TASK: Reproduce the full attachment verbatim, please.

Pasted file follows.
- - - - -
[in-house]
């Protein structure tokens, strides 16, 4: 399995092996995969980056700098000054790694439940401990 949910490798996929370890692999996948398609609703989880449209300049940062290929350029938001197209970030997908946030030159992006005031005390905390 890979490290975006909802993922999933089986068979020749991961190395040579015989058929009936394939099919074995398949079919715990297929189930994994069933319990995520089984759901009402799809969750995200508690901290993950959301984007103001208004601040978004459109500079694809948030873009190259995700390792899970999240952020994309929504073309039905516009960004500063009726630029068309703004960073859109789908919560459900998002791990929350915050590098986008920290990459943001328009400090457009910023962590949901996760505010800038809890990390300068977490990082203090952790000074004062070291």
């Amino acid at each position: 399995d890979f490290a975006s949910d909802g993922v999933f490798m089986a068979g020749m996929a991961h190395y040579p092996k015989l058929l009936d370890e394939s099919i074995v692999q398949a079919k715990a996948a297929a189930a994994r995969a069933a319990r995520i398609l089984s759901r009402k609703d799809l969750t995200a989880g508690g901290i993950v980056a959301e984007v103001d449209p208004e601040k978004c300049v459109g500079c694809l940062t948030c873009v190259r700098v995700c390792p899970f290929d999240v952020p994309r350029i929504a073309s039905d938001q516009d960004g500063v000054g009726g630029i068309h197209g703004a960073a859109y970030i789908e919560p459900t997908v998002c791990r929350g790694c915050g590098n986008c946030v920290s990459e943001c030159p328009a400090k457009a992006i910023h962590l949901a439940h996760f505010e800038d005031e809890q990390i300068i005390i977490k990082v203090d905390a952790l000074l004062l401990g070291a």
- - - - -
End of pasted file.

[in-house]
């Protein structure tokens, strides 16, 4: 399995092996995969980056700098000054790694439940401990 949910490798996929370890692999996948398609609703989880449209300049940062290929350029938001197209970030997908946030030159992006005031005390905390 890979490290975006909802993922999933089986068979020749991961190395040579015989058929009936394939099919074995398949079919715990297929189930994994069933319990995520089984759901009402799809969750995200508690901290993950959301984007103001208004601040978004459109500079694809948030873009190259995700390792899970999240952020994309929504073309039905516009960004500063009726630029068309703004960073859109789908919560459900998002791990929350915050590098986008920290990459943001328009400090457009910023962590949901996760505010800038809890990390300068977490990082203090952790000074004062070291």
């Amino acid at each position: 399995d890979f490290a975006s949910d909802g993922v999933f490798m089986a068979g020749m996929a991961h190395y040579p092996k015989l058929l009936d370890e394939s099919i074995v692999q398949a079919k715990a996948a297929a189930a994994r995969a069933a319990r995520i398609l089984s759901r009402k609703d799809l969750t995200a989880g508690g901290i993950v980056a959301e984007v103001d449209p208004e601040k978004c300049v459109g500079c694809l940062t948030c873009v190259r700098v995700c390792p899970f290929d999240v952020p994309r350029i929504a073309s039905d938001q516009d960004g500063v000054g009726g630029i068309h197209g703004a960073a859109y970030i789908e919560p459900t997908v998002c791990r929350g790694c915050g590098n986008c946030v920290s990459e943001c030159p328009a400090k457009a992006i910023h962590l949901a439940h996760f505010e800038d005031e809890q990390i300068i005390i977490k990082v203090d905390a952790l000074l004062l401990g070291a």